In September, Stefanik released a campaign ad on Facebook claiming that Democrats were plotting “a PERMANENT ELECTION INSURRECTION” by granting “amnesty” to immigrants living in the country illegally, which her ad said would “overthrow our current electorate and create a permanent liberal majority in Washington.” That same month, after the Anti-Defamation League, a civil rights group, called on Fox News to fire Carlson, Rep. Matt Gaetz, R-Fla., stood up both for the TV host and for replacement theory itself.
“@TuckerCarlson is CORRECT about Replacement Theory as he explains what is happening to America,” Gaetz wrote on Twitter. In a statement after the Buffalo shooting, Gaetz said he had “never spoken of replacement theory in terms of race.”
One in three American adults now believe that an effort is underway “to replace native-born Americans with immigrants for electoral gains,” according to an Associated Press poll released this month. The poll also found that people who mostly watched right-wing media outlets such as Fox News, One American News Network and Newsmax were more likely to believe in replacement theory than those who watched CNN or MSNBC.
Underlying all variations of replacement rhetoric is the growing diversity of the United States over the past decade, as the populations of people who identify as Hispanic and Asian surged and the number of people who said they were more than one race more than doubled, according to the Census Bureau.
Democratic politicians have generally been more supportive of immigration than Republicans, especially in the post-Trump era, and have pushed for more humane treatment of migrants and refugees. But the number of immigrants living in the United States illegally, which rose throughout the 1990s and 2000s, first began to decline under President Barack Obama, a Democrat whom critics nicknamed the “deporter-in-chief.” There is no evidence of widespread voting by noncitizens and others who are ineligible. And although Biden has laid out plans to expand legal immigration, federal agencies have expelled more than 1.3 million migrants at the Mexican border on his watch while continuing some of the more restrictive immigration policies begun by then-President Trump.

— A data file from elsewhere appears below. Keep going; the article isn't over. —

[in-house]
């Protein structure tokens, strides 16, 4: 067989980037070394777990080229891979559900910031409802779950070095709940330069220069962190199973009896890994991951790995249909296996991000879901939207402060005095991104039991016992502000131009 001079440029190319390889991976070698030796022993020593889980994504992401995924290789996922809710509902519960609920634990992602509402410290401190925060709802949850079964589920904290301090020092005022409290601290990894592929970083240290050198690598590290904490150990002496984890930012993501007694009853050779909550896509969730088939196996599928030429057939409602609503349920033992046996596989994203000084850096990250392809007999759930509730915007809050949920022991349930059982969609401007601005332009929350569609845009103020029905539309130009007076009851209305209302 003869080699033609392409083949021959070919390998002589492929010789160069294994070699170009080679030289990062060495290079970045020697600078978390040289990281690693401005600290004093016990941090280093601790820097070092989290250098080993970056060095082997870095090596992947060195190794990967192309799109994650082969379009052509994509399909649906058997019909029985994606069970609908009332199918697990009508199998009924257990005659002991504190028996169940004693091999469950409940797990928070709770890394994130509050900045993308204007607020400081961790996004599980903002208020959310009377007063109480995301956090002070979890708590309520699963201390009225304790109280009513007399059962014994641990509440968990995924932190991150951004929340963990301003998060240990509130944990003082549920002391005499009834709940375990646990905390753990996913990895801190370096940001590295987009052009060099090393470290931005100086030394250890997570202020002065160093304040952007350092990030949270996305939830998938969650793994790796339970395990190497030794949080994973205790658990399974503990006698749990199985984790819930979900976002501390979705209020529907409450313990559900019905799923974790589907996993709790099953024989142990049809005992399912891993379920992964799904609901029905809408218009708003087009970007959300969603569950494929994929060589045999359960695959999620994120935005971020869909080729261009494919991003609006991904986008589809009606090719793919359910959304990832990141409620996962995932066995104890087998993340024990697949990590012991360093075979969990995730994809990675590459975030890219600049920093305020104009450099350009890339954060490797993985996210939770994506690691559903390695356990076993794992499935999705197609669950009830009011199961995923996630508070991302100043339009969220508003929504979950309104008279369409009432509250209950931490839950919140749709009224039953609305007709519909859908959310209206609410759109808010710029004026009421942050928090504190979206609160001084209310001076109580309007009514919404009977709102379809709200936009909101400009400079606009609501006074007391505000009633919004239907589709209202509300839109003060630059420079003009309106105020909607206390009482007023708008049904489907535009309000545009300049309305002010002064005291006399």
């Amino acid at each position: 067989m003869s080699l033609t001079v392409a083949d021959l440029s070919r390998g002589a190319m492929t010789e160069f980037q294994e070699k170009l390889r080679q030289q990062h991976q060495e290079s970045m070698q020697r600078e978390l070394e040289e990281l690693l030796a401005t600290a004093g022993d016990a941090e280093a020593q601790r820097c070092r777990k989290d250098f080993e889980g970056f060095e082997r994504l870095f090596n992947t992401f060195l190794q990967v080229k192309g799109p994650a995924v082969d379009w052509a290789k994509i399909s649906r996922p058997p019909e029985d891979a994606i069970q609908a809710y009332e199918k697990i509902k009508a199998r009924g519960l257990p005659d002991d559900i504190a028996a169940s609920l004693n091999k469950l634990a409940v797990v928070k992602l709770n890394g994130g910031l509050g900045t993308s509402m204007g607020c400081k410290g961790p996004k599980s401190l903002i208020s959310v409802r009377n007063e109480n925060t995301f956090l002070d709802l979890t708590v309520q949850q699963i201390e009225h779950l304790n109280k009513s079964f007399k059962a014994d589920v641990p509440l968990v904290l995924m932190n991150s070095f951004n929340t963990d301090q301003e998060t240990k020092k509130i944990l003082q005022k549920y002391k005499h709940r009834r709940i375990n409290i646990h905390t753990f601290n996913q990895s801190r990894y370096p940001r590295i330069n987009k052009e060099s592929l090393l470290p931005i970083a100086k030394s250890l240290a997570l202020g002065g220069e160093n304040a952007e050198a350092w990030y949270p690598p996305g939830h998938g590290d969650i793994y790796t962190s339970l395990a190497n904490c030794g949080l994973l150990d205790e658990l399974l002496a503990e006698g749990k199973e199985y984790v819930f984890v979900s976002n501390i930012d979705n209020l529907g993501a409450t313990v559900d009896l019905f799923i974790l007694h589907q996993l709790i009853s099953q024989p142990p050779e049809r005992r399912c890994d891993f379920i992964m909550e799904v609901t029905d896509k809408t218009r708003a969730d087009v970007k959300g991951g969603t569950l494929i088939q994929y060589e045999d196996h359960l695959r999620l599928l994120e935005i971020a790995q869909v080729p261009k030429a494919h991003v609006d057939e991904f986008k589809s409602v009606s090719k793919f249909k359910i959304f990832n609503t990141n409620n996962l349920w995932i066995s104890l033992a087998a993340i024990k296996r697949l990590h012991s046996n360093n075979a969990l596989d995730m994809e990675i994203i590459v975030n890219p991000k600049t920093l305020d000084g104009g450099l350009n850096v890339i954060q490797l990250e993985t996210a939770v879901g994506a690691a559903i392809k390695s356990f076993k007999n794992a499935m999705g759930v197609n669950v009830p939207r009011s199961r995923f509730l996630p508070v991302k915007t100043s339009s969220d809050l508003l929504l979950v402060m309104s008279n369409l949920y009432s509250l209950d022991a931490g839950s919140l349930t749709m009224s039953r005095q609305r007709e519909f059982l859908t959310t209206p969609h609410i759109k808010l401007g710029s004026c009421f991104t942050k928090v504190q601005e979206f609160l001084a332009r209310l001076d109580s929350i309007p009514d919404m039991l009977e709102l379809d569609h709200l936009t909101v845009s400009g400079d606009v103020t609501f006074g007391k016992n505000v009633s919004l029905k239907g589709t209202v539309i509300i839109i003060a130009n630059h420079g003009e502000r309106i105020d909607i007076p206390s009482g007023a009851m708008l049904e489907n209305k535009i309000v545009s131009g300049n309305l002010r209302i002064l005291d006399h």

Throughout his presidency, Trump filled his public speeches and Twitter feed with often inflammatory, sometimes false rhetoric about immigrants, and he employed the term “invaders” in arguing for a border wall. Such language has been more broadly adopted by his most ardent supporters, such as Wendy Rogers, an Arizona state senator, who last summer said on Twitter, “We are being replaced and invaded” by immigrants living in the country illegally.
Efforts to reach Rogers on Sunday were unsuccessful. Reached by email, Gingrich declared replacement theory “insane,” adding that he was opposed to all antisemitism as well as “the white racist violence in Buffalo.”
Responding to criticism of Stefanik’s ad in the wake of the Buffalo shooting, a senior adviser for the congresswoman sent two responses: a sorrowful statement from Stefanik about the killing in Buffalo, and a fiery rejoinder from the adviser that “despite sickening and false reporting,” the congresswoman “has never advocated for any racist position or made a racist statement.”
Experts who study digital extremism and media described a complex interplay between the darker version of replacement theory that features on white nationalist or nativist websites, and the attenuated versions now echoing around the conventional right, including on cable news and in pro-Trump media outlets.
“Someone like Carlson can introduce viewers to ideas that they then explore more fully online, searches that lead them into far-right spaces that either reinforce their existing views or radicalise them,” said Nicole Hemmer, a historian at Columbia University. “But someone like Carlson is also important because he legitimates those ideas, making them seem less radical when viewers see them.”